“I told my fiancee the minute he got hired, ‘That’s the best move the San Francisco 49ers could make,’ ” Whitaker said. “They’re getting a hell of a coach. Period, point blank. And I’ve heard the rumblings. I hear social media, with people saying, ‘Oh, this guy is only a defensive line coach.’ Give it time. Trust me, it won’t be wasted time.”
Travis Dorsch, a kicker and punter for Rhein, said:
“Of all the people that I met, Jim was maybe the most passionate and the most caring that I ever played for. He was 100 percent invested in his guys, and that was kind of a great feeling for an athlete.”
Such dreamy-eyed memories sound as if they come from someone’s college year abroad, which isn’t far from the truth. In NFL Europe, a developmental league that existed in various forms from 1991 to 2007, players and staff stayed in a single hotel, dorm-style, for about 12 weeks.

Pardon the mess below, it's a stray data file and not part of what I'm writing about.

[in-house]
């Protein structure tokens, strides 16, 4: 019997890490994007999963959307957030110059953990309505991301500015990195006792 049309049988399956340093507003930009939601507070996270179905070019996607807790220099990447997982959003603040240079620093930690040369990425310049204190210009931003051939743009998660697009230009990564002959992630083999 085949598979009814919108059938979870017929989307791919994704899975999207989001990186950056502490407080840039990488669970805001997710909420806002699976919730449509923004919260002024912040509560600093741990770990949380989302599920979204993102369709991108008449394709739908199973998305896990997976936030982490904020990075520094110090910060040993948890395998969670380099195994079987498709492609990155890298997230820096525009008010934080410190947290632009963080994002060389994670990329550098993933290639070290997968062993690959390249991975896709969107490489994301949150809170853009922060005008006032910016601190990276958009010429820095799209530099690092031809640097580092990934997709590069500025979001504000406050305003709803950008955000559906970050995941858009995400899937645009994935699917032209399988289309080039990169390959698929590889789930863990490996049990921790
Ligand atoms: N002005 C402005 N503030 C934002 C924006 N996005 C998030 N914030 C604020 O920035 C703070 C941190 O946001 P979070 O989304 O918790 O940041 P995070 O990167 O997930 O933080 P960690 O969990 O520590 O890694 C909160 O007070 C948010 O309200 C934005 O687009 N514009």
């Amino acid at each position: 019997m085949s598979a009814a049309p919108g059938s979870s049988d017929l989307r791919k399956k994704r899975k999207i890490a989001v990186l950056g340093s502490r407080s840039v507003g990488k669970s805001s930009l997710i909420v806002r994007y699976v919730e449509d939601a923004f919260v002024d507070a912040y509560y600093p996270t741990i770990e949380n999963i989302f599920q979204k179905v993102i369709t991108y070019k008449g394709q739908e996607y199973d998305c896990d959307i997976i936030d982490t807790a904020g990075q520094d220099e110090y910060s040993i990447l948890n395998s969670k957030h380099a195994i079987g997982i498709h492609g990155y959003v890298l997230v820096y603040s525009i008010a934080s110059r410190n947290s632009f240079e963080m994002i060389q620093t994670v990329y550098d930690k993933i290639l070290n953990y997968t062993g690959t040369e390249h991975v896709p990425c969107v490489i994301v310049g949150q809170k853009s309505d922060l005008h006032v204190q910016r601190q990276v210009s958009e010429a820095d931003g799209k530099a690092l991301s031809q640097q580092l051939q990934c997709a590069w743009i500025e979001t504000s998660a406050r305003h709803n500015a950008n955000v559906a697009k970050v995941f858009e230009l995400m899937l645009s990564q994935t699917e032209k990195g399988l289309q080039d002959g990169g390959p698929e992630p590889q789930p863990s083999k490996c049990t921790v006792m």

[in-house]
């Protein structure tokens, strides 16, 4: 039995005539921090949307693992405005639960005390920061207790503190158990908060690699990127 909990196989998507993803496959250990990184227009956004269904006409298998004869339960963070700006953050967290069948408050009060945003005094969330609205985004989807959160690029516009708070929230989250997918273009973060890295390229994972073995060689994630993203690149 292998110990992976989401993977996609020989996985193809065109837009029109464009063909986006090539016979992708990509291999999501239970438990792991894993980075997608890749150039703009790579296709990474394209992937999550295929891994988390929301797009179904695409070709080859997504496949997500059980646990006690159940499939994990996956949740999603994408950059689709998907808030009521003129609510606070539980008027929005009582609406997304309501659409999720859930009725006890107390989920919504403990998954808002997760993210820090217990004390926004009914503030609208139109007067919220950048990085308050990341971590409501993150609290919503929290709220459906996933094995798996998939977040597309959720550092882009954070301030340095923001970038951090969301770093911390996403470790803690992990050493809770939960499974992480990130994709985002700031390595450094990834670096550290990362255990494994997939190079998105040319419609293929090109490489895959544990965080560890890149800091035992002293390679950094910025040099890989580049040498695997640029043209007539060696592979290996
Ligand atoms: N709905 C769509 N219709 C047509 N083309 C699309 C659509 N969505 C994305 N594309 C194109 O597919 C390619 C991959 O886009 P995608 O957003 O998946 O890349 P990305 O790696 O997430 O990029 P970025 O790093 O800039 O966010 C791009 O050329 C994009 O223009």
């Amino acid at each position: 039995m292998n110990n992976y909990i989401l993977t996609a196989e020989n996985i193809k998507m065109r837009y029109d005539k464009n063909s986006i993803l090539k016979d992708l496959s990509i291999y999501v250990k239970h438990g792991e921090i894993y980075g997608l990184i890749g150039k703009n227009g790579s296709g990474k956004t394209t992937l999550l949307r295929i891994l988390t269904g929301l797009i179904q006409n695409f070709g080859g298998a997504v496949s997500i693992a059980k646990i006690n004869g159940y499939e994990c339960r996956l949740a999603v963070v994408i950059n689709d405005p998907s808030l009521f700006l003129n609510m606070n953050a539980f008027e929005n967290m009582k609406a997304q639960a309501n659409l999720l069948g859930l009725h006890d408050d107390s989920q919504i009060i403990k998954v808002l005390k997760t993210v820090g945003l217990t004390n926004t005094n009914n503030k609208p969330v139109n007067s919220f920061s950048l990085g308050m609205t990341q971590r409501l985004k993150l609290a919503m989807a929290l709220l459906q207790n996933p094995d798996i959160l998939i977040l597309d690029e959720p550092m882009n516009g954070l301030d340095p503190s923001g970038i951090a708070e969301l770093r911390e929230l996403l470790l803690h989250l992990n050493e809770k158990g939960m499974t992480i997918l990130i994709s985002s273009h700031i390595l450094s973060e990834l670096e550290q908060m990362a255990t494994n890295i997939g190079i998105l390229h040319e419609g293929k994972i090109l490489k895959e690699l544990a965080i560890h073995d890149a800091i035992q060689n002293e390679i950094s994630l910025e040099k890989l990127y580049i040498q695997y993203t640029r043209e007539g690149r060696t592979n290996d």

Teams made do on tight budgets and in cramped quarters — and often bonded in unexpected ways. (Henson said he keeps in better touch with his Fire teammates than those from just about any other professional stop.) Tomsula was part head coach, part travel guide, making sure his players were fed, housed and pointed down the right autobahn.
“When you’re in Europe, you’re loading the plane. You’re flying commercial,” Tomsula said from the conspicuously more plush accommodations of his 49ers office. “The great thing is, I’ve done equipment. I’ve done food. I’ve done beverage. I’ve done hotel rooms. I’ve checked bills. We’ve worked with the interns. We’ve worked with the PR department. We’ve done every single facet of the organization.”
Tomsula said that being in charge of even the smallest details was a formative experience. His trial by Fire taught him to appreciate the minutiae it takes to keep an organization afloat (and perhaps explains his shoutout to “Joan in Payroll” on the day he was hired by the 49ers).
Some people have their “aha!” moment when the light goes on. Tomsula had his when it went off.
“You know those light bulbs for a video machine?” he said. “Those are, like, $600 apiece. And when you’re in the Europe league, on a tight budget, you have to order it through New York, then it has to be shipped back to you, and you only have a 10-week season.